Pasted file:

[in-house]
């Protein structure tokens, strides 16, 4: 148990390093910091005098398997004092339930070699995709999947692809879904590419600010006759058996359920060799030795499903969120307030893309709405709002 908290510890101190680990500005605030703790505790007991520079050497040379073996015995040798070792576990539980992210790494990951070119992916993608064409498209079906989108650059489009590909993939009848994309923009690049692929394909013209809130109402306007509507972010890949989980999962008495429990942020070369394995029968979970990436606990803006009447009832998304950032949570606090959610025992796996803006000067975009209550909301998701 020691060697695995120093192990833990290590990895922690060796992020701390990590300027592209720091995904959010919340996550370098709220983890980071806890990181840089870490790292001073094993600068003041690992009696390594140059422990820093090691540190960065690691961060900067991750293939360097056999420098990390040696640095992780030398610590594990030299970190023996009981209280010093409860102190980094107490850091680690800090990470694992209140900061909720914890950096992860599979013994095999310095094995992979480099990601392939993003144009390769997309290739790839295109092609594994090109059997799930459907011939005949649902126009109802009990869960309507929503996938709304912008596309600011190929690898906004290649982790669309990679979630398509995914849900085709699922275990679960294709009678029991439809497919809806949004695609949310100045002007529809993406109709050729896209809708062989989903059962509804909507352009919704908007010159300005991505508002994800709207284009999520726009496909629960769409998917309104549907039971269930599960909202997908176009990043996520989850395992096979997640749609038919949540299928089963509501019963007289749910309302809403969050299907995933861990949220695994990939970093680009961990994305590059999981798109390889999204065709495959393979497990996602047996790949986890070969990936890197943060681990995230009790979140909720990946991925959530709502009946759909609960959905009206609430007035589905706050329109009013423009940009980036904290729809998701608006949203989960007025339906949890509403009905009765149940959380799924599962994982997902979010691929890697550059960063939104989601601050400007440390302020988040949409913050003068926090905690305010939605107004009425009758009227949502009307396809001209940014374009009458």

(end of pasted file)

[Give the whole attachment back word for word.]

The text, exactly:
[in-house]
């Protein structure tokens, strides 16, 4: 148990390093910091005098398997004092339930070699995709999947692809879904590419600010006759058996359920060799030795499903969120307030893309709405709002 908290510890101190680990500005605030703790505790007991520079050497040379073996015995040798070792576990539980992210790494990951070119992916993608064409498209079906989108650059489009590909993939009848994309923009690049692929394909013209809130109402306007509507972010890949989980999962008495429990942020070369394995029968979970990436606990803006009447009832998304950032949570606090959610025992796996803006000067975009209550909301998701 020691060697695995120093192990833990290590990895922690060796992020701390990590300027592209720091995904959010919340996550370098709220983890980071806890990181840089870490790292001073094993600068003041690992009696390594140059422990820093090691540190960065690691961060900067991750293939360097056999420098990390040696640095992780030398610590594990030299970190023996009981209280010093409860102190980094107490850091680690800090990470694992209140900061909720914890950096992860599979013994095999310095094995992979480099990601392939993003144009390769997309290739790839295109092609594994090109059997799930459907011939005949649902126009109802009990869960309507929503996938709304912008596309600011190929690898906004290649982790669309990679979630398509995914849900085709699922275990679960294709009678029991439809497919809806949004695609949310100045002007529809993406109709050729896209809708062989989903059962509804909507352009919704908007010159300005991505508002994800709207284009999520726009496909629960769409998917309104549907039971269930599960909202997908176009990043996520989850395992096979997640749609038919949540299928089963509501019963007289749910309302809403969050299907995933861990949220695994990939970093680009961990994305590059999981798109390889999204065709495959393979497990996602047996790949986890070969990936890197943060681990995230009790979140909720990946991925959530709502009946759909609960959905009206609430007035589905706050329109009013423009940009980036904290729809998701608006949203989960007025339906949890509403009905009765149940959380799924599962994982997902979010691929890697550059960063939104989601601050400007440390302020988040949409913050003068926090905690305010939605107004009425009758009227949502009307396809001209940014374009009458």